I have had the opportunity to serve in ministry leadership roles in several situations. I keep in touch with most of those ministries, and I am always interested to see how they have changed over the years. This is a good thing. If the ministry is still doing the same things it was doing when I was there, something is wrong.
No matter how capable you may think you are as a leader, your time will pass. You move on to another responsibility in the organization, respond to a new opportunity elsewhere, or retire. You may have implemented important policy changes, developed sound programs, and designed creative processes, but these will change over time. The only lasting investment you make in any situation is your investment in the people with whom you work.
The primary goal of any leader is to develop other leaders. This does not mean simply reproducing yourself in others but calling out and encouraging each person’s unique gifts and abilities. How do you go about developing emerging leaders?
First, you take the time to mentor others. Mentoring is time consuming, but a good leader does not seek to hold on to information or skills but freely shares them with those who are teachable. In so doing, the leader may find ways to improve his or her own performance.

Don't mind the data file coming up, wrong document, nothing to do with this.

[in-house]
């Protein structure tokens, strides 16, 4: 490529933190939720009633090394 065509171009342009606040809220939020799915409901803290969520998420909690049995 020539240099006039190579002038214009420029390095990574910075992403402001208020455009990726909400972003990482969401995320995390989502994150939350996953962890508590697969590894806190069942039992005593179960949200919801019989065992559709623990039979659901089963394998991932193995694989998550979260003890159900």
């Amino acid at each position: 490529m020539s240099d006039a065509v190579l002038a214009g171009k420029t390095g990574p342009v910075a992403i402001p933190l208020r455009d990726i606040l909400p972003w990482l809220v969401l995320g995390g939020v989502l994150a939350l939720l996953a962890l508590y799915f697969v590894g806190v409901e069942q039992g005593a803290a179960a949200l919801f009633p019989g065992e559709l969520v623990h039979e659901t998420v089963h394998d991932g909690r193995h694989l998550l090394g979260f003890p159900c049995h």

Second, you coach others as they implement what they have learned and as they make new discoveries. Good coaches encourage emerging leaders to stretch themselves and set challenging goals. Emerging leaders often do not know their capabilities unless they are pushed to do more.
Third, you give others not only the responsibility but the resources and authority to make things happen. You can give emerging leaders the opportunity to do something, but you must also be willing to provide the time, money, and other necessary resources to get it done.
Fourth, you trust others. Avoid micromanaging and give emerging leaders the freedom to succeed or fail. Emerging leaders need the chance to learn from success and from failure. Certainly there is risk involved here, but risk is necessary to really learn. After the fact, you celebrate successes and process the failures with the emerging leader.
Fifth, you recognize the successes of emerging leaders in the way that is most appropriate to that person. Not everyone wants personal recognition. Some desire quality time with supervisors or peers, freedom to pursue their own ideas, or opportunities to learn and grow.
Who are the emerging leaders around you? Who are you investing in today?